Watch out before accepting diagnosis and treatment, says one medical professional

A new commentary published online in The FASEB Journal argues that patients should be diligent and demand proof of safety and benefit before beginning any treatment regimen for chronic pain, as some treatments have very little scientific evidence that they actually alleviate the conditions for which they are prescribed.

In the article, Phillip J. Baker, Ph.D., Executive Director of the American Lyme Disease Foundation (ALDF), dispels myths surrounding chronic Lyme disease, using it as an example of why patients should ensure that diagnostic and treatment tools are approved by the Food and Drug Administration and not just recommended by other patients and physicians.

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“Despite repeated warnings by the Centers for Disease Control and Prevention and the Food and Drug Administration, the diagnosis of chronic Lyme disease often is based on the false results of non-standard test procedures, not approved by the FDA,” said Baker. “This is inexcusable since 46 FDA-approved tests are available and used routinely by various state public health laboratories. A false diagnosis can result in patients being placed on prolonged antibiotic therapy or some other unproven and potentially harmful remedy.”

Lyme disease (LD) is an infection caused by Borrelia burgdorferi, a type of bacterium called a spirochete (pronounced spy-ro-keet) that is carried by deer ticks. An infected tick can transmit the spirochete to the humans and animals it bites. Untreated, the bacterium travels through the bloodstream, establishes itself in various body tissues, and can cause a number of symptoms, some of which are severe. It can cause abnormalities in the skin, joints, heart, and nervous system. Lyme disease is not contagious from an affected person to someone else.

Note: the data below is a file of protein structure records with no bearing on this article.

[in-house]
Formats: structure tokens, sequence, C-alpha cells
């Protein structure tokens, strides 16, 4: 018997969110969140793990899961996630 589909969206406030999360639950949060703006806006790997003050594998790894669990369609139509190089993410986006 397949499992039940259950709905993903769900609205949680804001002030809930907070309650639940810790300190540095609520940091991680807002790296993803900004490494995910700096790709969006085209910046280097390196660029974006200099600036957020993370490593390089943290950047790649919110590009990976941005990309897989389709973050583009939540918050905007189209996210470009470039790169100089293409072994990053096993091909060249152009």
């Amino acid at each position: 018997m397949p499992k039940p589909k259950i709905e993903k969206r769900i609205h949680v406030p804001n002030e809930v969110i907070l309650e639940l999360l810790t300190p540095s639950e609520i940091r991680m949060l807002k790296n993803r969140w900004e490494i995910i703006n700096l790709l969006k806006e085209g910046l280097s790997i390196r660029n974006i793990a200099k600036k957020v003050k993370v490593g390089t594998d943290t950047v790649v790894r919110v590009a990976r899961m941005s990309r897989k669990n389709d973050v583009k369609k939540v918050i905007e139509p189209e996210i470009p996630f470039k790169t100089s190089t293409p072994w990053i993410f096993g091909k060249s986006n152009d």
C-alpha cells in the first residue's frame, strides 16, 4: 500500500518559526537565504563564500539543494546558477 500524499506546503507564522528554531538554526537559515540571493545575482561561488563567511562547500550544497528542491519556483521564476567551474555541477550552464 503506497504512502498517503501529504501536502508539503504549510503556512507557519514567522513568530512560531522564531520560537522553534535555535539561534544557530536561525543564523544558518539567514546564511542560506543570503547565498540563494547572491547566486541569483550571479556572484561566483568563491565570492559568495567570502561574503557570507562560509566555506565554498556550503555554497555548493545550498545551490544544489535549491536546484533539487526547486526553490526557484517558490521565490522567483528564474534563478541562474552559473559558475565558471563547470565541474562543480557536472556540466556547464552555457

Baker also says that before agreeing to undergo any treatment regimen for chronic pain, patients should ask their physician to provide results from published, placebo-controlled studies proving that the proposed remedy is both beneficial and safe. Testimonials by previously treated patients – regardless of the number – are not sufficient proof of benefit and safety. Unapproved and undocumented treatments are usually not covered by health insurance and therefore result in a huge financial burden to the patient. Chronic Lyme disease must be considered as part of a broad-based, multidisciplinary effort to understand the cause and treatment of chronic pain in general as outlined by the Institute of Medicine’s report, “Relieving Pain in America: A Blueprint for Transforming Prevention, Care, Education, and Research.”

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“When doctors don’t know what’s causing a patient to experience chronic pain, desperation can set in,” said Gerald Weissmann, M.D., Editor-in-Chief of The FASEB Journal. “That desperation, however, is no excuse for pushing the boundaries of the Hippocratic Oath by diagnosing a patient with a poorly defined health condition, like chronic Lyme disease, for which the only remedies are unproven and may only cause more harm.”

According to the ALDF, if you think you have LD symptoms you should see your physician immediately. The expanding rash (EM), which may occur in up to 90% of the reported cases, is a specific feature of LD, and treatment should begin immediately.

Even in the absence of an EM rash, diagnosis of early LD should be made on the basis of symptoms and evidence of a tick bite, not blood tests, which can often give false results if performed in the first month after initial infection (later on, the tests are more reliable).

If early symptoms are undetected or ignored, you may develop more severe symptoms weeks, months or perhaps years after you were infected. In this case, the CDC recommends using the ELISA and Western-blot blood tests to determine whether you are infected.

You only have 3 years to file a claim.

It's important that you start the process as soon as possible.
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